Where to Go from Rome: An Art- and Balsamic-Fueled Ride Through Modena, Parma, and Mantova
by Erica Firpo
You've experienced the onslaught of cultural/historical/gastronomical awesomeness that is Rome. Now what? Fathom Italy contributor Erica Firpo has an idea: Explore the frescoes, Ferraris, and big-deal balsamics of Emilia Romagna in one busy weekend.
EMILIA ROMAGNA, Italy – This is going to sound crazy, but sometimes I forget how amazing Italy is. Living in Rome, it's hard to think that anything better (food, art, history) exists outside the Eternal City; all I need is a few hours in the car (or on a train), and I have a whole new world to explore. This time, a four-and-a-half-hour drive through Emilia Romagna (with a touch of Lombardia) means full immersion in Italy's breadbasket, the land of incredible treasures — from balsamic vinegar and Parmigiano Reggiano to Mannerist frescoes and Ferraris.
The historic center of Modena's 12th-century cathedral is a UNESCO world heritage site. My idea of fun is walking to the top of the tower for an incredible view of the city and looking down at the ancient Via Emilia, a Roman road that splits the city in half.
Parmigiano Reggiano and balsamico are just two of the treasures of the Emilia Romagna region. Balsamic vinegar is more than a big deal here, it's an heirloom. The balsamic in the jug (pictured) is 35 years old.
Modena is all about cycling. Totally flat without a lot of traffic, it's the perfect city for a bike ride, except when it's foggy. Be on the look out for work by street artist StellaConfuse.
Mercato Albinelli. This is it, my kind of hang out, Modena's community scene, the city's covered market and an Italian landmark. If you're watching, you may catch super chef Massimo Bottura at the vegetable stalls.
I didn't want to believe Modena's frittelle di bacalà was any better than the ones I get in Rome, but the incredible use of rosemary and garlic makes a clear winner.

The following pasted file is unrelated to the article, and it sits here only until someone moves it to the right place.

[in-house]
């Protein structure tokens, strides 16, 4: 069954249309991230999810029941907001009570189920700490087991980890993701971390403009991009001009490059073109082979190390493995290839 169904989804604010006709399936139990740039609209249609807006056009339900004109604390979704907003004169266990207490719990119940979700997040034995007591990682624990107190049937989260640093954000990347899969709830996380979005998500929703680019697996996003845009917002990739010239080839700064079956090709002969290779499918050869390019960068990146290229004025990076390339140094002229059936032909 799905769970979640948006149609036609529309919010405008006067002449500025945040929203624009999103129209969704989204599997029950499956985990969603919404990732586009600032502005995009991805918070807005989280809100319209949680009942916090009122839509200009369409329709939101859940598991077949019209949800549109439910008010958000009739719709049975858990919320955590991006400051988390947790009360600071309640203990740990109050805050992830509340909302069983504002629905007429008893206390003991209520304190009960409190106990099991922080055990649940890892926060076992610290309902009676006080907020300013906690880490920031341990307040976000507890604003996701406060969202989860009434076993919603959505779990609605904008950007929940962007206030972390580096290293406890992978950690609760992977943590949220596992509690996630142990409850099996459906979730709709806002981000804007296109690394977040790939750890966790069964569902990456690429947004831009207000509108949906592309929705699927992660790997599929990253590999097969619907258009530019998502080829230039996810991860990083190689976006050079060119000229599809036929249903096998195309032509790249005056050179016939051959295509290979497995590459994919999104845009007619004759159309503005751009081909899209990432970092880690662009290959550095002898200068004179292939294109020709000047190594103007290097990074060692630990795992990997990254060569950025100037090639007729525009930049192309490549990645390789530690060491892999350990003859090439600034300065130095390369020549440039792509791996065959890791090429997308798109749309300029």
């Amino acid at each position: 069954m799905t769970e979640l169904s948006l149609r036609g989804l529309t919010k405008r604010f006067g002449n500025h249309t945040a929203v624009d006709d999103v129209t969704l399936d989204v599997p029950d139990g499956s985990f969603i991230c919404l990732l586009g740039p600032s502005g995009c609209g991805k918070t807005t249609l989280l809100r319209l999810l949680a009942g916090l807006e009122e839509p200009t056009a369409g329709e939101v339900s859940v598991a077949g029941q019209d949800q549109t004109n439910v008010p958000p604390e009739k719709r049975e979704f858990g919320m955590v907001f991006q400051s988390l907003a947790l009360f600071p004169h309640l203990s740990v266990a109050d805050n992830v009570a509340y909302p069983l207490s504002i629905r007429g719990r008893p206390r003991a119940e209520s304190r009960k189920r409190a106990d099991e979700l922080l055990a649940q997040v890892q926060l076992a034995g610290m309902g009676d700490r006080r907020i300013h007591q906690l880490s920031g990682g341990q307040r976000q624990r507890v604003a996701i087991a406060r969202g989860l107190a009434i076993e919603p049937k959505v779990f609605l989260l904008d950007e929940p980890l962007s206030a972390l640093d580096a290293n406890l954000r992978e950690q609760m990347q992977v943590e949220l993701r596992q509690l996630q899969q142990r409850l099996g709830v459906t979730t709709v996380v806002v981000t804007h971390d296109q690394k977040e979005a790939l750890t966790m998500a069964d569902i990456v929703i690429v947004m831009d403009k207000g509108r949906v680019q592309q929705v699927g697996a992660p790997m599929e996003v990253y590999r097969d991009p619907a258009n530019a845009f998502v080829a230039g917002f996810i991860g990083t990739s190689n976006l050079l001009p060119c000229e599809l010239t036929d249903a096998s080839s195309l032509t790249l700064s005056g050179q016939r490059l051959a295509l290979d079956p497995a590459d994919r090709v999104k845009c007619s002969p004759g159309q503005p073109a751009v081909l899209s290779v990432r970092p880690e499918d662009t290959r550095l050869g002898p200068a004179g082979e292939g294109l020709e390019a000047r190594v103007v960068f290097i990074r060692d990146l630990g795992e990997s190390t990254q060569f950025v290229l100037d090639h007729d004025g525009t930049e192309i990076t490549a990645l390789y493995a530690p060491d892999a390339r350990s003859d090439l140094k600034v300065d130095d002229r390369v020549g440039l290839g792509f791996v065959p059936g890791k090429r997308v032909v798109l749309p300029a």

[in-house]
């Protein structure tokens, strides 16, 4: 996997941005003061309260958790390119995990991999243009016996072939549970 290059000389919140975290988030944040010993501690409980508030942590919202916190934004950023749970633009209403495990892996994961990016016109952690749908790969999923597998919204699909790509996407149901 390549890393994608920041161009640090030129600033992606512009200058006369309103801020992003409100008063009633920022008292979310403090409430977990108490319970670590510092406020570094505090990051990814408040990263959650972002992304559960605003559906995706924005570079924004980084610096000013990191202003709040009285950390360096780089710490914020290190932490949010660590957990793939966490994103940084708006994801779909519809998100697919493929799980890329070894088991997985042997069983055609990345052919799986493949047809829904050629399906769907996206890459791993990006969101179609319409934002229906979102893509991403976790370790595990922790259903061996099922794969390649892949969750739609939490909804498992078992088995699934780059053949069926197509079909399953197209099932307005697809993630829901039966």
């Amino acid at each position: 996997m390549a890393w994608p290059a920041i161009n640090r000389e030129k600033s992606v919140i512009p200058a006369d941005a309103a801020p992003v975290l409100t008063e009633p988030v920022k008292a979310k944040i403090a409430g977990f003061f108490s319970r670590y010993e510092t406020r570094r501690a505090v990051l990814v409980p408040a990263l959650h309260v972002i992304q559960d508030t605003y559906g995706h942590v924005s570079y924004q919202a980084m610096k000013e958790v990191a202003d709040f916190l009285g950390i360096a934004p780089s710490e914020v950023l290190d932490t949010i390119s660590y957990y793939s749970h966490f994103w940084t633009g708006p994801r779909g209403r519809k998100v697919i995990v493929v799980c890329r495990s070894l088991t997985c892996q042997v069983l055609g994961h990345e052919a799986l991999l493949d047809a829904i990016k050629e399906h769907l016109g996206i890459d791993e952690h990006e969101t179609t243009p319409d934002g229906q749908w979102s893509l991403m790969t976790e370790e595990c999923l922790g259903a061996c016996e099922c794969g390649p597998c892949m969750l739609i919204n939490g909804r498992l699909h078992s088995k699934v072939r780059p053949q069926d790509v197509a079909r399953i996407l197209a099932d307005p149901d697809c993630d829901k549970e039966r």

On the road to Parma: Super-architect Santiago Calatrava's undulating Reggio Emilia high-speed train station. As you're zooming past it, the structure unfurls like a white wave.
This is the view from behind the scenes of Parma's Teatro Farnese, originally built in 1618. It was almost completely destroyed during the Second World War and was rebuilt in 1962.
Look up! We caught a quick glimpse of Antonio Correggio's Assumption of the Virgin (1525) on the dome of Parma's cathedral.
We took a quick detour to Mantova (in Lombardia), something I've always wanted to do, and headed right to the Palazzo del Tè, perhaps the most complete example of livable Mannerism. This is thanks to Giulio Romano, circa 1532.
More giants! This time, Sala dei Giganti by Raphael's best pupil, Giulio Romano. My husband got caught up identifying the story (bascially: giants wreaking havoc); I got caught up in the very best examples of Mannerism.
Back to Modena. The city's cultural heritage extends to the Ferrari. True aficionados know to pitstop in nearby Maranello for a glimpse of Californias, Specialists, Spiders, and Berlinettas revving up for the day on every corner.
For a Ferrari lesson, the only place you need to know about is Modena's Museo Enzo Ferrari, a futuristic, aerodynamic hangar, and Alfredo Ferrari's original workplace.
When it was time to go, we refueled at Da Panino, a small sandwich joint around the corner from the world's number one restaurant, Osteria Francescana. It's helmed by Francescana sommelier Beppe Palmieri. We grabbed a baccalà and potato sandwich for the ride back home.